- On the Brontëesque
For all their differences, the narrative writing of the Brontë sisters has a kindred intensity and sibling linguistic pitch, drenched in a hyper-attention to diction and metaphor as well as in the dramatized exactions of [End Page 234] grammar. Their prose can be patient, even at times throttled, but never slack. And when plot writes one or another heroine into a corner, in some crisis either of her own making or not, a signature force is typically marked in the driven wedge of language itself—and as such. Unlike some Victorian novelists, the Brontës are not just storytellers but writers, risking even the tortuous and awkward rather than sacrificing all to the forward drive of plot. Yet the narrative spell they cast—precisely because of this writerly quality, I would (again) argue—tends to carry well beyond the grain of their individual stylistic texture into what Peter Brooks, in The Melodramatic Imagination (1986), with reference to Henry James rather than the Brontës in his subtitle's stress on the Mode of Excess, has called (in a chapter title) the very "melodrama of consciousness" (153–97) inherent in the forms of fictional characterization. George Eliot is the obvious precursor for James in this line of thought, this evolutionary model for the contours of thinking itself in fiction, but the Brontës are her own inescapable and more excessive predecessors.
Yes, again: a recurrent argument of mine is for the psychodrama of plot anchored in the "narratography" of style. For the Brontës have been for me a repeated touchstone, second only to Dickens and Eliot, in my investigations of the prose of prose fiction in the founding century of the modern English novel as we know it. Between "Reader, I married him" (395) and an implicit "Leave him unmourned and unburied, then, either drowned unrecovered at sea, or perhaps surviving: your call, Reader"—in other words, between the belatedly knotted marital closure of Jane Eyre and the split-ended indetermination of plot in Villette—Charlotte stabilized, and then later broke, a cardinal rule of genre in the courtship story. Operating across the separate phases of her one novel, Emily—fording a complex generational divide—first decimated, then reinstated, the marriage plot. In Anne's work, the telos of marriage is a delayed reward in Agnes Grey and, in its punishing form, an overcome hurdle to affection and future hope in the sadistic domesticity of The Tenant of Wildfell Hall.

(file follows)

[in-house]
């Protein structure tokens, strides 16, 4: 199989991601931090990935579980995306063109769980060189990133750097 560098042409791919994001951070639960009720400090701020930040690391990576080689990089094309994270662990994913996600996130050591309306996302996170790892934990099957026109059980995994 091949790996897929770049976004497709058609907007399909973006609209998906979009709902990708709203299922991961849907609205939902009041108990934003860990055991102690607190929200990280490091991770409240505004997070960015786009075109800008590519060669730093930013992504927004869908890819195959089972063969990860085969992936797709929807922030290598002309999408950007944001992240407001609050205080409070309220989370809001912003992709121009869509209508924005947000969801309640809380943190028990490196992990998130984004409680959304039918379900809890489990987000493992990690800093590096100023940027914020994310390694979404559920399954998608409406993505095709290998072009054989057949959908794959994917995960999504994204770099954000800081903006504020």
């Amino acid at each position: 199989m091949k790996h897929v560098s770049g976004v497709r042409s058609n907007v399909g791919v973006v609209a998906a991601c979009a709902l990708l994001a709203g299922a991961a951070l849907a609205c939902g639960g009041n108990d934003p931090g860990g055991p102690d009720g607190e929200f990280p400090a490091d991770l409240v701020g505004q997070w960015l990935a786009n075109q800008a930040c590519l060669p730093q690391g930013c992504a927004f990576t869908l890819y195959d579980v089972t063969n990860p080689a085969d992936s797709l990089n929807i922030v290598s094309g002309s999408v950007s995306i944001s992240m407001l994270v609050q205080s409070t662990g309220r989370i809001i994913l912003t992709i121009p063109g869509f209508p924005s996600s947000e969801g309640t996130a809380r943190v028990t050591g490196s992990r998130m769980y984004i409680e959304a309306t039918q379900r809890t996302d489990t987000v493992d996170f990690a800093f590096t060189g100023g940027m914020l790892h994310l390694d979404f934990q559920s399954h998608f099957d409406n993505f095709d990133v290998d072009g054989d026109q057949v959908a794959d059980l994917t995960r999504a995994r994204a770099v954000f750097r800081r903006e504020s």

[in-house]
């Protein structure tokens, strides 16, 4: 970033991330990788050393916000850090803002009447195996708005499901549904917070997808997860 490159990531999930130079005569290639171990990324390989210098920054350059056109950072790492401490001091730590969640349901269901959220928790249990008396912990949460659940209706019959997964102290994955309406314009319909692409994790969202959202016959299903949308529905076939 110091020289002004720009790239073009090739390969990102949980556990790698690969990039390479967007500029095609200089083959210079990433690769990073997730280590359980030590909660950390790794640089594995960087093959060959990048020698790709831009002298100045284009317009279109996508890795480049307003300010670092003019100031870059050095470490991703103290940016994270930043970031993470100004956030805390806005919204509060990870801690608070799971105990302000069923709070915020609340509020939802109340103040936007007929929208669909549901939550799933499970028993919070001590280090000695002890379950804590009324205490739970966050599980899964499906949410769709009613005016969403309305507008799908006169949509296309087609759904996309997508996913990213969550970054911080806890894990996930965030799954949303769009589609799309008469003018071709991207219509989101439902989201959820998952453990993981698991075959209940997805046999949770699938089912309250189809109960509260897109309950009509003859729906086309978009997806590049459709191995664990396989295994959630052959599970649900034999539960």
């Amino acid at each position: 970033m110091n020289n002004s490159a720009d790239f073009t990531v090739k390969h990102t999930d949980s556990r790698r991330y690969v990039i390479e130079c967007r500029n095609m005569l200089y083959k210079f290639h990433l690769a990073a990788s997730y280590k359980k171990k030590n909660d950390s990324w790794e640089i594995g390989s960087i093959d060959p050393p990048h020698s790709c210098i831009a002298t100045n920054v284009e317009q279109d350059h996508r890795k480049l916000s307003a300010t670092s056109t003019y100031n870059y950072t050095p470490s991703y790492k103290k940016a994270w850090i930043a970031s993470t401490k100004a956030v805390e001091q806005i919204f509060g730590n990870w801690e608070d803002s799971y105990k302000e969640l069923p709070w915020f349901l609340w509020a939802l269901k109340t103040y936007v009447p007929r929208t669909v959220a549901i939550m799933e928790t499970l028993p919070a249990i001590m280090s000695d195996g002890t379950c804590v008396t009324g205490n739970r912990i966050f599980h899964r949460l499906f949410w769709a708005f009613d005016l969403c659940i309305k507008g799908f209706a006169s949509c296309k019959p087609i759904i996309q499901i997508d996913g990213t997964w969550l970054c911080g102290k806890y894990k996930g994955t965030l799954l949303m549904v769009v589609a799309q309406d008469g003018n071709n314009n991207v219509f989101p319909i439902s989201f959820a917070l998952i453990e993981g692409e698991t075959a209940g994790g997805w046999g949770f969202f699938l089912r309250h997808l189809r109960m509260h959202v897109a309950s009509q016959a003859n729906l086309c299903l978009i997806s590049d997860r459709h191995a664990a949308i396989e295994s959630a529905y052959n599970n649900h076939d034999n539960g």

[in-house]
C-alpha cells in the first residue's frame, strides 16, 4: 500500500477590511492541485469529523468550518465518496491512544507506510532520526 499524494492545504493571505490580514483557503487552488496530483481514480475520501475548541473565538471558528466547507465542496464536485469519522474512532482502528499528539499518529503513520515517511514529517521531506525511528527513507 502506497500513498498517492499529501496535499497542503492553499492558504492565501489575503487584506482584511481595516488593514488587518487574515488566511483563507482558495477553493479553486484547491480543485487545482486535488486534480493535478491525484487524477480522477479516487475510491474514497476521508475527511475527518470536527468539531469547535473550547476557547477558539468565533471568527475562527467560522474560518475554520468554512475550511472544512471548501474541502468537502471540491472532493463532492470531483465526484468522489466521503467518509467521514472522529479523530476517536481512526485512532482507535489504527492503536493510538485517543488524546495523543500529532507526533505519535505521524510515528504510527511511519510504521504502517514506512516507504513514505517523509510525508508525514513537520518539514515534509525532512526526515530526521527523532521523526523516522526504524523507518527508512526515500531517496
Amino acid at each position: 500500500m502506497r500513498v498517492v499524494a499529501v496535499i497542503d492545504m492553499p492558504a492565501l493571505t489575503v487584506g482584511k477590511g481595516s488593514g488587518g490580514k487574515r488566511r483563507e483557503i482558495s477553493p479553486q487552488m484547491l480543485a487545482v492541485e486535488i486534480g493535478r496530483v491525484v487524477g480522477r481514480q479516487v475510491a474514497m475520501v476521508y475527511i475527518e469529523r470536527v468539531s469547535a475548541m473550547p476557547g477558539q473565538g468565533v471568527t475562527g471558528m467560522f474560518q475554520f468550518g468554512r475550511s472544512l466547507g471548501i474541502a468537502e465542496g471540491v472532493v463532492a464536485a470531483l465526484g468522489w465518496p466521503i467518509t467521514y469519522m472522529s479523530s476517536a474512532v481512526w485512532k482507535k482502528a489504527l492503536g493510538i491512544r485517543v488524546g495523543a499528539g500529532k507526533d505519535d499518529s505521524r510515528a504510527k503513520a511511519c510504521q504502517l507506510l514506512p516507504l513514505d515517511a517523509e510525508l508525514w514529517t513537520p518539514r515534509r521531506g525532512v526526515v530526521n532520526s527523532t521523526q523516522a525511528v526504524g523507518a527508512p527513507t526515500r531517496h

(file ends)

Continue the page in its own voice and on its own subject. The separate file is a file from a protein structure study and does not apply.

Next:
In all cases, prose takes upon itself the burdens of emotional yearning and reversal in its own internalized pace, with its manic rhythms of slump and excitation, psychic caution and febrile outbreak. The Brontë novels emerge in this way as a textbook of the fictional book as text, as writing, where the syntactic course of true love never did run smooth, nor its diction slot readily into the norms of emotional acquiescence, nor its figuration toe any going line. It is for this reason that one may wish to elect the adjectival form Brontëesque, rather than Brontëan, for the frequently strained involutions of their narrative discourse in its fervid transmits, including the volatility of syllables themselves. There is, in short, a wildness of phrase as well as of vision in their work that no regimens of either literary lexicon or narrative convention can quite tame. Yet this in no way narrows their influence to a stylistic one. The Brontës have no successful imitators or epigones in the ranks of major writing. Rather, it is what style conveys in their work, what it [End Page 235] carries forward in and beyond the novels themselves—evincing the tumult and numbness, avidities and repressions, of the craving mind and body in English fiction—that makes their influence so indelible: so deeply inscribed in the same Great Tradition that, in F.R. Leavis's terms, would so decidedly exclude them, even when he belatedly and rather grudgingly added Dickens to the honour roll.
This is why one keeps coming back to the Brontës, as they to us in inherited form—via later writers modulating their vehemence. It is, however, no denying...